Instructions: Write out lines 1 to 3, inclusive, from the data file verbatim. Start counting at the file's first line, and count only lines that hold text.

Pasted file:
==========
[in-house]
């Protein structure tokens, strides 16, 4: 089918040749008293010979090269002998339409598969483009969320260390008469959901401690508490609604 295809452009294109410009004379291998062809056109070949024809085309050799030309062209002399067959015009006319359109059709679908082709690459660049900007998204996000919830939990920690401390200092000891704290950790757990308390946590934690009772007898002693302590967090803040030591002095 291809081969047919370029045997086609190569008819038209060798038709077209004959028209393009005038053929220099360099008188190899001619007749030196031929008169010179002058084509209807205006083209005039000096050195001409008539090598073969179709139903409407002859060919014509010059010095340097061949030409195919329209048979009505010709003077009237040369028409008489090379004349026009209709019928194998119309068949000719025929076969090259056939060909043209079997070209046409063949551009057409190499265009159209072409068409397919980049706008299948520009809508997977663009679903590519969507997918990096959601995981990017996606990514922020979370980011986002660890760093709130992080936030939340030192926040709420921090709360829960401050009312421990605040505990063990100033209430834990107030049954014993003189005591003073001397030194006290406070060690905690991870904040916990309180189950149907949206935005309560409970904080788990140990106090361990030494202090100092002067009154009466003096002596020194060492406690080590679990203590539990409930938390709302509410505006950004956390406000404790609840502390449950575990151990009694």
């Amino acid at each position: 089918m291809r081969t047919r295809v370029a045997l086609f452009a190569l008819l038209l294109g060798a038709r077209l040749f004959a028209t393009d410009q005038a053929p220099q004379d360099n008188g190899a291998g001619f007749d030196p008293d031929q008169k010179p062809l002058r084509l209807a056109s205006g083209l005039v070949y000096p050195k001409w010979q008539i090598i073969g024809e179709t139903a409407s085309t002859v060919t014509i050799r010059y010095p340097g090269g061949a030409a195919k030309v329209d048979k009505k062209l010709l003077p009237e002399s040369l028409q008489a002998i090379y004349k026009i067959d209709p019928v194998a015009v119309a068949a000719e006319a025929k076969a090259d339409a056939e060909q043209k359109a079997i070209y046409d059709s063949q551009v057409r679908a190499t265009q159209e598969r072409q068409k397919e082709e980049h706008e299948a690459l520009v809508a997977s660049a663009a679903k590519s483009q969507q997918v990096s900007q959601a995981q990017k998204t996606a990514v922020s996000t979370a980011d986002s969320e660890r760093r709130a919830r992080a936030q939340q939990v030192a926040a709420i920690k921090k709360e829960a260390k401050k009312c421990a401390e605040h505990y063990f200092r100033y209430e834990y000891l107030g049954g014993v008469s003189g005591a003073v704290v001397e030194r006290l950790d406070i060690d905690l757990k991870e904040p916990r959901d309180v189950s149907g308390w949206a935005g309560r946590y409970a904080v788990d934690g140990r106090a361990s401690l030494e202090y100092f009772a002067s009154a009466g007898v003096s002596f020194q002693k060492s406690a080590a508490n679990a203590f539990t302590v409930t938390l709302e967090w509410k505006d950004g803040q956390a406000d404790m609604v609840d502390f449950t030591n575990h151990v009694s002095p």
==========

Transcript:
[in-house]
């Protein structure tokens, strides 16, 4: 089918040749008293010979090269002998339409598969483009969320260390008469959901401690508490609604 295809452009294109410009004379291998062809056109070949024809085309050799030309062209002399067959015009006319359109059709679908082709690459660049900007998204996000919830939990920690401390200092000891704290950790757990308390946590934690009772007898002693302590967090803040030591002095 291809081969047919370029045997086609190569008819038209060798038709077209004959028209393009005038053929220099360099008188190899001619007749030196031929008169010179002058084509209807205006083209005039000096050195001409008539090598073969179709139903409407002859060919014509010059010095340097061949030409195919329209048979009505010709003077009237040369028409008489090379004349026009209709019928194998119309068949000719025929076969090259056939060909043209079997070209046409063949551009057409190499265009159209072409068409397919980049706008299948520009809508997977663009679903590519969507997918990096959601995981990017996606990514922020979370980011986002660890760093709130992080936030939340030192926040709420921090709360829960401050009312421990605040505990063990100033209430834990107030049954014993003189005591003073001397030194006290406070060690905690991870904040916990309180189950149907949206935005309560409970904080788990140990106090361990030494202090100092002067009154009466003096002596020194060492406690080590679990203590539990409930938390709302509410505006950004956390406000404790609840502390449950575990151990009694």
């Amino acid at each position: 089918m291809r081969t047919r295809v370029a045997l086609f452009a190569l008819l038209l294109g060798a038709r077209l040749f004959a028209t393009d410009q005038a053929p220099q004379d360099n008188g190899a291998g001619f007749d030196p008293d031929q008169k010179p062809l002058r084509l209807a056109s205006g083209l005039v070949y000096p050195k001409w010979q008539i090598i073969g024809e179709t139903a409407s085309t002859v060919t014509i050799r010059y010095p340097g090269g061949a030409a195919k030309v329209d048979k009505k062209l010709l003077p009237e002399s040369l028409q008489a002998i090379y004349k026009i067959d209709p019928v194998a015009v119309a068949a000719e006319a025929k076969a090259d339409a056939e060909q043209k359109a079997i070209y046409d059709s063949q551009v057409r679908a190499t265009q159209e598969r072409q068409k397919e082709e980049h706008e299948a690459l520009v809508a997977s660049a663009a679903k590519s483009q969507q997918v990096s900007q959601a995981q990017k998204t996606a990514v922020s996000t979370a980011d986002s969320e660890r760093r709130a919830r992080a936030q939340q939990v030192a926040a709420i920690k921090k709360e829960a260390k401050k009312c421990a401390e605040h505990y063990f200092r100033y209430e834990y000891l107030g049954g014993v008469s003189g005591a003073v704290v001397e030194r006290l950790d406070i060690d905690l757990k991870e904040p916990r959901d309180v189950s149907g308390w949206a935005g309560r946590y409970a904080v788990d934690g140990r106090a361990s401690l030494e202090y100092f009772a002067s009154a009466g007898v003096s002596f020194q002693k060492s406690a080590a508490n679990a203590f539990t302590v409930t938390l709302e967090w509410k505006d950004g803040q956390a406000d404790m609604v609840d502390f449950t030591n575990h151990v009694s002095p």